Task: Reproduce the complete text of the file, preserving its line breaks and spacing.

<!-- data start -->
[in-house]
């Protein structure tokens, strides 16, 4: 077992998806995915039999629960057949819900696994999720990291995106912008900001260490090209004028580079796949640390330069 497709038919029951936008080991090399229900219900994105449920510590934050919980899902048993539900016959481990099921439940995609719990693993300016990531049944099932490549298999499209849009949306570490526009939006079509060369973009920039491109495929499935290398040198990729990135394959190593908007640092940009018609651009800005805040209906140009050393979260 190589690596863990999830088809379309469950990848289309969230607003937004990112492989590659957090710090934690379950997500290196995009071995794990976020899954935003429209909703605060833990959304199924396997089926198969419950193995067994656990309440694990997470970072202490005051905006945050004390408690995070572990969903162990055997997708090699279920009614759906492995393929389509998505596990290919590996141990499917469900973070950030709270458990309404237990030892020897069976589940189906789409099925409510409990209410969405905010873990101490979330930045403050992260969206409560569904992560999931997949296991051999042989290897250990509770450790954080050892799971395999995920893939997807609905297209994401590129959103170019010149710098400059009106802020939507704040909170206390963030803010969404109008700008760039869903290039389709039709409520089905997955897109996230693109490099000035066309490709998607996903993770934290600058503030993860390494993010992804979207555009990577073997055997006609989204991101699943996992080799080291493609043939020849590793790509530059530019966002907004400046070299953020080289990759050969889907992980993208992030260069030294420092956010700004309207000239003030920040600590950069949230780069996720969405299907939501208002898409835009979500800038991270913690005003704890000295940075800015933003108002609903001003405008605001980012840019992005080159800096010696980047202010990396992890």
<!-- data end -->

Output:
[in-house]
């Protein structure tokens, strides 16, 4: 077992998806995915039999629960057949819900696994999720990291995106912008900001260490090209004028580079796949640390330069 497709038919029951936008080991090399229900219900994105449920510590934050919980899902048993539900016959481990099921439940995609719990693993300016990531049944099932490549298999499209849009949306570490526009939006079509060369973009920039491109495929499935290398040198990729990135394959190593908007640092940009018609651009800005805040209906140009050393979260 190589690596863990999830088809379309469950990848289309969230607003937004990112492989590659957090710090934690379950997500290196995009071995794990976020899954935003429209909703605060833990959304199924396997089926198969419950193995067994656990309440694990997470970072202490005051905006945050004390408690995070572990969903162990055997997708090699279920009614759906492995393929389509998505596990290919590996141990499917469900973070950030709270458990309404237990030892020897069976589940189906789409099925409510409990209410969405905010873990101490979330930045403050992260969206409560569904992560999931997949296991051999042989290897250990509770450790954080050892799971395999995920893939997807609905297209994401590129959103170019010149710098400059009106802020939507704040909170206390963030803010969404109008700008760039869903290039389709039709409520089905997955897109996230693109490099000035066309490709998607996903993770934290600058503030993860390494993010992804979207555009990577073997055997006609989204991101699943996992080799080291493609043939020849590793790509530059530019966002907004400046070299953020080289990759050969889907992980993208992030260069030294420092956010700004309207000239003030920040600590950069949230780069996720969405299907939501208002898409835009979500800038991270913690005003704890000295940075800015933003108002609903001003405008605001980012840019992005080159800096010696980047202010990396992890």